Animals in Circuses: Ringside Seats for a Spectacle of Cruelty

Circus elephantsAnimals don’t want to ride bicycles, stand on their heads, balance on balls, or jump through rings of fire. Elephants, big cats, monkeys, and other animals used in circuses perform tricks because they have no choice. They’re trained to do so using cruel methods, intimidation, and force.

If circus audiences knew the truth about the violence and suffering that goes on behind the scenes, they would find these shows anything but entertaining.

Beaten Into Submission

Trainers often go to extreme lengths to make animals perform stunts in the ring. They beat elephants with bullhooks and shock them with electric prods. They hit big cats with sticks and drag them around by heavy chains on their necks. They restrain bears with tight collars and muzzles and whack them with long poles. They kick chimpanzees and smack them with riding crops.

Often, a barbaric regime of physical punishment begins when the animals are still babies. Baby elephants are forcibly removed from their mothers when they’re 18 to 24 months old so that their spirits can be broken early using a torture technique called phajaan, or “the crush”, in preparation for a lifetime of abuse.

A Lifetime of Confinement

Animals in circuses have often been taken from their native habitats and enslaved or bred in captivity and put through cruel training – solely for the purpose of entertainment. They’re condemned to a sad and frustrating existence, living out their days in constant confinement, often in cramped and filthy cages.

Elephants, for example, will walk long distances, swim, explore, play, and enjoy complex social relationships in nature. But in the circus, chained inside tents or confined to lonely concrete enclosures, they’re denied everything that’s natural and important to them.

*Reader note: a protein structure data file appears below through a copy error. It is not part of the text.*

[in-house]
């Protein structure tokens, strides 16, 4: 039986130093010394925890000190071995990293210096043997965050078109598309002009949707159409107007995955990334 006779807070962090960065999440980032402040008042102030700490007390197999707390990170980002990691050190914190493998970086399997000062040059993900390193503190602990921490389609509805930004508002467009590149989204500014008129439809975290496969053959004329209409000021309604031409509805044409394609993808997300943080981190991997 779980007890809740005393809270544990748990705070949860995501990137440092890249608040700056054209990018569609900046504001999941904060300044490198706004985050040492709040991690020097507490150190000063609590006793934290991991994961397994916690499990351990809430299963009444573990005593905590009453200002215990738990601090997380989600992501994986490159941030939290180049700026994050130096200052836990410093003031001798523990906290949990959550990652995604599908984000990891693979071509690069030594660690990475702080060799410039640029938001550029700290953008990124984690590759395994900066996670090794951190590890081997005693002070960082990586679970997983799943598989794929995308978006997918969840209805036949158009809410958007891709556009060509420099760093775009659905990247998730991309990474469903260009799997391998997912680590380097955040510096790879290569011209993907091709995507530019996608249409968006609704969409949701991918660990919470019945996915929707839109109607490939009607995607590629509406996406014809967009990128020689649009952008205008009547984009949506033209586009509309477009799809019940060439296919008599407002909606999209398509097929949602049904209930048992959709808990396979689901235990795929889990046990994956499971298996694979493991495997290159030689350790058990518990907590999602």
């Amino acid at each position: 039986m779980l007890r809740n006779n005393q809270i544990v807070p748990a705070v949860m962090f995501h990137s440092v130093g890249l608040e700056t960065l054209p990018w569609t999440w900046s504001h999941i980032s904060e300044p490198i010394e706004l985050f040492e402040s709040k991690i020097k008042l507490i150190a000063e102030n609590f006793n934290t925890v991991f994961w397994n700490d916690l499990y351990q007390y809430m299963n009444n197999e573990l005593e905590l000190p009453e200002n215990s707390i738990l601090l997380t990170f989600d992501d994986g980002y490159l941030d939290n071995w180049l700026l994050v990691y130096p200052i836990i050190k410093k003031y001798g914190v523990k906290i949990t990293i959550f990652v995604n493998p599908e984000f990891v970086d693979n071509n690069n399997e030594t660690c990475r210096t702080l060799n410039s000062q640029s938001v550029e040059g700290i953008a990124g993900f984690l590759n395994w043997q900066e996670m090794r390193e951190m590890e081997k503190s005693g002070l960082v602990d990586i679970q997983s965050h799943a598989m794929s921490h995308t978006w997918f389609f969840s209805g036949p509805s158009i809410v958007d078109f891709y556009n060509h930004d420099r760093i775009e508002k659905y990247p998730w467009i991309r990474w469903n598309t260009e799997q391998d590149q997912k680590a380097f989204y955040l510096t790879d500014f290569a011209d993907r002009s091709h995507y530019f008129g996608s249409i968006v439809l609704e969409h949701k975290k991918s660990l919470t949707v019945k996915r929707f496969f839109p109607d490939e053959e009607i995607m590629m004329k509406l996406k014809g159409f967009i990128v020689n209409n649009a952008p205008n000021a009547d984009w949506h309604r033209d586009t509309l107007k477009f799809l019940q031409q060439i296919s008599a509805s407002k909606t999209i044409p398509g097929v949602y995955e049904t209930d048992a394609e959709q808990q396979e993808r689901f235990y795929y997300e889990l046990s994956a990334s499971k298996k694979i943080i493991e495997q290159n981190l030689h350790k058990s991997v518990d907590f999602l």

Most big cats in their natural habitat cover large areas to find food and defend their territory, so living in a small cage causes them intense psychological trauma and depression, which is exhibited through stereotypic behaviour such as pacing, swaying, or biting the cage bars.

As the British Veterinary Association has said, “[T]he welfare needs of non-domesticated, wild animals cannot be met within the environment of a travelling circus, especially in terms of accommodation and the ability to express normal behaviour.” In other words, animals forced to perform will always suffer – the only humane option is to keep them out of circuses altogether.

The Situation in the UK and What You Can Do

In January 2020, following over a decade of campaigning by PETA and other animal protection groups, a ban on wild animals in circuses came into force in England, which joined Scotland and more than 50 other countries that have national or local bans or partial bans. Wales will join England and Scotland in outlawing archaic and patently inhumane wild-animal circuses in December 2020. Click here for an overview of the situation in the UK and guidance on the most effective way to take action where you live..

Wherever you are, don’t support cruel shows. Attend only animal-free circuses, such as the world-renowned Cirque du Soleil, where you can marvel at the antics of clowns and acrobats who have chosen to become entertainers – which is far more fun than watching sad animals forced to perform against their will.


  • England, Scotland, Ireland, Austria, Bolivia, Finland, Singapore, Sweden, and other countries have implemented bans or prohibitions on wild-animal acts in circuses.
  • In the UK, 94% of respondents to a government consultation made it clear they wanted wild-animal circuses to be banned entirely. Wales is in the process of legislating a ban.
  • Circuses are a danger to the public as well as animals. Since 1990, PETA US has documented 20 human deaths and more than 144 injuries attributable to captive-elephant rampages just in North America.